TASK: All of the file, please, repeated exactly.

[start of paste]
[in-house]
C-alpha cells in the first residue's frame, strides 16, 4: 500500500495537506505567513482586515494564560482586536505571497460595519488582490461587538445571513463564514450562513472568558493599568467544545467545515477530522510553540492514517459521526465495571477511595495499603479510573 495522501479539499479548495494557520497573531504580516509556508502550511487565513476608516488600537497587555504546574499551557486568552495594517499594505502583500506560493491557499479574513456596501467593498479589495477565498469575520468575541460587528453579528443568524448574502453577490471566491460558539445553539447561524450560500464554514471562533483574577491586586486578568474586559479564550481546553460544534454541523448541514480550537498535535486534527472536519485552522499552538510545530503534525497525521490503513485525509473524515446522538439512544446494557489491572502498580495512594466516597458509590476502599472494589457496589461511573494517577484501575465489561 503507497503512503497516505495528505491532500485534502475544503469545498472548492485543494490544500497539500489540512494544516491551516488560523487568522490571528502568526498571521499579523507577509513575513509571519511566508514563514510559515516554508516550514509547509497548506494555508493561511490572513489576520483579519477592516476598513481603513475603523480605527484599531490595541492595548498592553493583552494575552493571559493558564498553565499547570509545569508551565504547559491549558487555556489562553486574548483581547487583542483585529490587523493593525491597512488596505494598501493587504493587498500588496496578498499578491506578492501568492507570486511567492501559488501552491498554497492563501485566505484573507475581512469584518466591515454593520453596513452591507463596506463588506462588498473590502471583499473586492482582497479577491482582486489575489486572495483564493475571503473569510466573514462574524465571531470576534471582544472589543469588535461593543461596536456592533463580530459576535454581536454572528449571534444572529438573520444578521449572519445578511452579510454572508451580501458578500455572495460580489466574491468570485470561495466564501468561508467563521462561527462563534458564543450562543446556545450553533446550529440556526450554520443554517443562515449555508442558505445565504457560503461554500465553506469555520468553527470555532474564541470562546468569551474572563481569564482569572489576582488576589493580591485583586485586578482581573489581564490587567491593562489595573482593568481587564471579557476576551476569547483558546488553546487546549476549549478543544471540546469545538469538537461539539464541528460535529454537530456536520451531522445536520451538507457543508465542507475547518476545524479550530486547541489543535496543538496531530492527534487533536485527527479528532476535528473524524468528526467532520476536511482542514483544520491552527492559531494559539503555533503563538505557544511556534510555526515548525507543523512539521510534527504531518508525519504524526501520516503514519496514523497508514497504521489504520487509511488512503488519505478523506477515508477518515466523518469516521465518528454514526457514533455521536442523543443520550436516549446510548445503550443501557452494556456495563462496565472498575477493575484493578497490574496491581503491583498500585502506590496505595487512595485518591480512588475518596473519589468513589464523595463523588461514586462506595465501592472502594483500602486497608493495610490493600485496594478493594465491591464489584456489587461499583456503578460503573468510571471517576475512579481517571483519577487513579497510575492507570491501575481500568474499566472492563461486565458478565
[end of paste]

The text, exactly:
[in-house]
C-alpha cells in the first residue's frame, strides 16, 4: 500500500495537506505567513482586515494564560482586536505571497460595519488582490461587538445571513463564514450562513472568558493599568467544545467545515477530522510553540492514517459521526465495571477511595495499603479510573 495522501479539499479548495494557520497573531504580516509556508502550511487565513476608516488600537497587555504546574499551557486568552495594517499594505502583500506560493491557499479574513456596501467593498479589495477565498469575520468575541460587528453579528443568524448574502453577490471566491460558539445553539447561524450560500464554514471562533483574577491586586486578568474586559479564550481546553460544534454541523448541514480550537498535535486534527472536519485552522499552538510545530503534525497525521490503513485525509473524515446522538439512544446494557489491572502498580495512594466516597458509590476502599472494589457496589461511573494517577484501575465489561 503507497503512503497516505495528505491532500485534502475544503469545498472548492485543494490544500497539500489540512494544516491551516488560523487568522490571528502568526498571521499579523507577509513575513509571519511566508514563514510559515516554508516550514509547509497548506494555508493561511490572513489576520483579519477592516476598513481603513475603523480605527484599531490595541492595548498592553493583552494575552493571559493558564498553565499547570509545569508551565504547559491549558487555556489562553486574548483581547487583542483585529490587523493593525491597512488596505494598501493587504493587498500588496496578498499578491506578492501568492507570486511567492501559488501552491498554497492563501485566505484573507475581512469584518466591515454593520453596513452591507463596506463588506462588498473590502471583499473586492482582497479577491482582486489575489486572495483564493475571503473569510466573514462574524465571531470576534471582544472589543469588535461593543461596536456592533463580530459576535454581536454572528449571534444572529438573520444578521449572519445578511452579510454572508451580501458578500455572495460580489466574491468570485470561495466564501468561508467563521462561527462563534458564543450562543446556545450553533446550529440556526450554520443554517443562515449555508442558505445565504457560503461554500465553506469555520468553527470555532474564541470562546468569551474572563481569564482569572489576582488576589493580591485583586485586578482581573489581564490587567491593562489595573482593568481587564471579557476576551476569547483558546488553546487546549476549549478543544471540546469545538469538537461539539464541528460535529454537530456536520451531522445536520451538507457543508465542507475547518476545524479550530486547541489543535496543538496531530492527534487533536485527527479528532476535528473524524468528526467532520476536511482542514483544520491552527492559531494559539503555533503563538505557544511556534510555526515548525507543523512539521510534527504531518508525519504524526501520516503514519496514523497508514497504521489504520487509511488512503488519505478523506477515508477518515466523518469516521465518528454514526457514533455521536442523543443520550436516549446510548445503550443501557452494556456495563462496565472498575477493575484493578497490574496491581503491583498500585502506590496505595487512595485518591480512588475518596473519589468513589464523595463523588461514586462506595465501592472502594483500602486497608493495610490493600485496594478493594465491591464489584456489587461499583456503578460503573468510571471517576475512579481517571483519577487513579497510575492507570491501575481500568474499566472492563461486565458478565